It is day 250 of 263 days I will have spent abroad.
That is 250 days of living in a foreign country where the main language is not English, living with completely new faces, none of whom I had known prior to the semesters, and 250 days of growing.
Throughout the year, I have learned much in the classroom, such as learning about international relations from a former German Foreign Service Officer and learning about the Soviet Union from a Russian historian. That being said – at the risk of sounding too cliché – I did most of my learning outside of the classroom, and to make things easier for you, I will list some examples below.
1. How to learn German
Yes, the 12 hours a week of German class did have an impact on my learning, but I believe the most of what I learned came from the conversations I had with my host-mom, Sonja. Every morning Sonja and I would have a conversation in German over breakfast and every evening we would talk once more. Practicing what I learned was very helpful.
2. How to cook
Half of this goes out to my German host mom once again. She would often let me help cook and learn how to make some German dishes if I wasn’t busy doing various other things. I was able to learn how to cook potatoes the German way.
The second part of this goes out to living in a dorm in with nobody else to cook for you, like I experienced in St. Petersburg. You can either get groceries or make dinner yourself or you can go down the street to McDonalds. It is difficult to cook dinner for nearly 4 months on nothing but 2 hot plates, but you learn to manage! And after 3 months, it doesn’t taste as bad as it did during the first week.
3. How to make new friends
This is a double-edged sword. First, when you study abroad, you are forced to make new friends. It is highly unlikely that you will find someone you already know in the same city as you, let alone the same program. This forces you into making new friends, and if you are like me and studied abroad back-to-back semesters, you have to go through this process twice.
The second part of this is that it does not matter how much you like your new friends, you will get excited when you hear American accents abroad.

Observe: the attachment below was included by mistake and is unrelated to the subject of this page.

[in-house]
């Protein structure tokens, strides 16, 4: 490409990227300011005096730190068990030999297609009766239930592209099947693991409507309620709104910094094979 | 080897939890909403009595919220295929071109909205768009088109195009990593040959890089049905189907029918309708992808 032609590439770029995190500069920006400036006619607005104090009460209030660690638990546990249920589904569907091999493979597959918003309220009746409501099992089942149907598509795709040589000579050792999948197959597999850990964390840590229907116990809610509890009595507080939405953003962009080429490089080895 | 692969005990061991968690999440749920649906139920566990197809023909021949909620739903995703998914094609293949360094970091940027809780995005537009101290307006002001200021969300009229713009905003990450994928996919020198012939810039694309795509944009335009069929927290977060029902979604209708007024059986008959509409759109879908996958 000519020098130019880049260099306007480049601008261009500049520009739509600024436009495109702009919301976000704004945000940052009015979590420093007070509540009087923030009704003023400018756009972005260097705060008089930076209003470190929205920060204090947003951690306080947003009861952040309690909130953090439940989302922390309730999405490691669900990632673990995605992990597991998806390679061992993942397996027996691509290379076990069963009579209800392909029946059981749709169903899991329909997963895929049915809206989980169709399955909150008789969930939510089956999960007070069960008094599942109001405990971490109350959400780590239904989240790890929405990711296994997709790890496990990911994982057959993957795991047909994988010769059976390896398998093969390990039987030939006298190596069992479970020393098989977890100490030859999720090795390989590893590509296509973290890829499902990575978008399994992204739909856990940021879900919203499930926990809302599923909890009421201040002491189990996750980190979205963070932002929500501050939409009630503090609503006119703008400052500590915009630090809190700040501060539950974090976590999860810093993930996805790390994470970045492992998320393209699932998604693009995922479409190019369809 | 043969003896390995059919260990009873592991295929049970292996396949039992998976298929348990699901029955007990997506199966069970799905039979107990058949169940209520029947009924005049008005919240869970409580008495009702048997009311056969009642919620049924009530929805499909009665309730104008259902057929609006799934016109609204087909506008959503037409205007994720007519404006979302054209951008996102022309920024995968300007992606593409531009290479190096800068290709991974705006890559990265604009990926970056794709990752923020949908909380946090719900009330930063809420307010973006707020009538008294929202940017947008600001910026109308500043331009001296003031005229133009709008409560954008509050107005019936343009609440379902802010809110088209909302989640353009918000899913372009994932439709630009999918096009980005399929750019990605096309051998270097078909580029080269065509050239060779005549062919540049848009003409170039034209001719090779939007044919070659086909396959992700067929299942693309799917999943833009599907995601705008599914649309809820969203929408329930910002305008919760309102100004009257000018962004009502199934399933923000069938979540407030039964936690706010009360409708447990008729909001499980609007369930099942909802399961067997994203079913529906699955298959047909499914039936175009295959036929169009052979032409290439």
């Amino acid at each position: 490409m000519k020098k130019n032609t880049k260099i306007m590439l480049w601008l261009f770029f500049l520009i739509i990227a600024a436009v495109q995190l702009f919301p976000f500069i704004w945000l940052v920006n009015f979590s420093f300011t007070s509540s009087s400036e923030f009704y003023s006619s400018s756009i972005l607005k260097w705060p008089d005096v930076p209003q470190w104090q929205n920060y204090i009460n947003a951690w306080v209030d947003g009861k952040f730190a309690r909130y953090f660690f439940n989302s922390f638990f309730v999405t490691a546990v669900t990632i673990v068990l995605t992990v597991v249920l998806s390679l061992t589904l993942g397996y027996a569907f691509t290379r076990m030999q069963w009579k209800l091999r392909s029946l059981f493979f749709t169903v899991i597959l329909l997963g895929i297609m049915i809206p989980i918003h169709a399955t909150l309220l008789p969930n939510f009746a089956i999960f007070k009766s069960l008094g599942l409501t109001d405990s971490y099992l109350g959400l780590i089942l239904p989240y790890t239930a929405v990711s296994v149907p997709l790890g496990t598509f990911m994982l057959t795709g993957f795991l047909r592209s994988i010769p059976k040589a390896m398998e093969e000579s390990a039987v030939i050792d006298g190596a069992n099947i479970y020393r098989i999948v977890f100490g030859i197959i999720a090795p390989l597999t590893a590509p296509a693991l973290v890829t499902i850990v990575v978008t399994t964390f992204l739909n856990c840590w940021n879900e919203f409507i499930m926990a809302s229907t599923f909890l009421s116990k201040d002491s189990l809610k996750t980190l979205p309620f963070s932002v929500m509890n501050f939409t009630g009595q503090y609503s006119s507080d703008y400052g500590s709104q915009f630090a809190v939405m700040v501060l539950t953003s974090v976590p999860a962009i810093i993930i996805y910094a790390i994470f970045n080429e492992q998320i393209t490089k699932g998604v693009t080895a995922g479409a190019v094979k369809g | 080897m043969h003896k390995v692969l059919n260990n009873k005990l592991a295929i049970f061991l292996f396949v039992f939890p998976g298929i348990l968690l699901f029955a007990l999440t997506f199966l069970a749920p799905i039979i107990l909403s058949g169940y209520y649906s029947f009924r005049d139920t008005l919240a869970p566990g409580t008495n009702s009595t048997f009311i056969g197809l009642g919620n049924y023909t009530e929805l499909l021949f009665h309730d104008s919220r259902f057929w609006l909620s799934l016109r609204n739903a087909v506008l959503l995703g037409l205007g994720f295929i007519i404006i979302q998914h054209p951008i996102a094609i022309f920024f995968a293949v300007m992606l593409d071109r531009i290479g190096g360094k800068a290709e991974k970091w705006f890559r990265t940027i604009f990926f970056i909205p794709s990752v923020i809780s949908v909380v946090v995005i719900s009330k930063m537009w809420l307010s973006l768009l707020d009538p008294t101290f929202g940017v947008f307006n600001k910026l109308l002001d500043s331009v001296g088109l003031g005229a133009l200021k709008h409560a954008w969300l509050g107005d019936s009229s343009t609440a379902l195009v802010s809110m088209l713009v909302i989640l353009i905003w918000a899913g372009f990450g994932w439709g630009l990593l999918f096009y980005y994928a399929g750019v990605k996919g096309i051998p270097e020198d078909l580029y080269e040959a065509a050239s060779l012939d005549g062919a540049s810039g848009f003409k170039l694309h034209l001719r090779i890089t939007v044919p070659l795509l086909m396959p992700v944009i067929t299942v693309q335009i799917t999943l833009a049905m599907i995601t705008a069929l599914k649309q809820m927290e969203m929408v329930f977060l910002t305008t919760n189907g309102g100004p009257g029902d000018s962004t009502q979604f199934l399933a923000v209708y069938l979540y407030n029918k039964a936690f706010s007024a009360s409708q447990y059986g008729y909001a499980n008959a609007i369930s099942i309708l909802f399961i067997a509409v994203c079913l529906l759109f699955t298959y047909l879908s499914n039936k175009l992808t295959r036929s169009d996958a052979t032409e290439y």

4. How to use public transportation
Unless you are from a big city, it’s possible you’ve never used public transport in America. I had never even ridden on a bus prior to my year abroad. I am a little ashamed to say it, but it did take me a few days to understand the bus routes, U and S-bahns and the trams. By the end of the first semester, I could navigate the city without even looking at a map.
5. How to travel with ease
It may seem stressful when you are flying to Europe, but once you are here and travel often, you tend to get used to it. Between AIFS sponsored trips and my own travels between semesters, I was able to travel throughout most of Germany, Norway, England, Czech Republic, Ukraine, Finland, Estonia, Belarus and Russia with ease and a low budget.
A helpful tip is buses for your wallet, trains for your comfort and planes for your schedule.
6. How to fit in with the culture
Whether it is rolling up your jeans a few centimeters and growing a bit of facial hair in Berlin or wearing neutral colors and shaving your facial hair in St. Petersburg, you learn the basic cultural demeanor of those who surround you. You will start to dress and talk like those who surround you. Case in point was when I first met my Russian program and they thought I was German.
7. How to take it all in
I regret not doing this all the time, but the times that I did were spectacular. To mention some:
- Watching the sunrise while standing on a castle in Nuremburg
- Driving through fjords in Norway with some great people (even if it was 16 hours in the car)
- Walking in Red Square
- Being able to say that seeing giant palaces is getting a bit repetitive
- Spending the last 24 hours with some of the greatest people I have yet to meet sitting on a rooftop bar overlooking Berlin, and then running into a frozen lake with them the next morning.
This year has been fantastic, and I would like to thank everyone who has been a part of it. In-particular, I would like to thank Nele Thompson, Kathryn Alcock, Jonathon Melvin and Dr. Cara Welch for all the hard work and support they have given me, both prior to my departure and throughout the year. Thank you.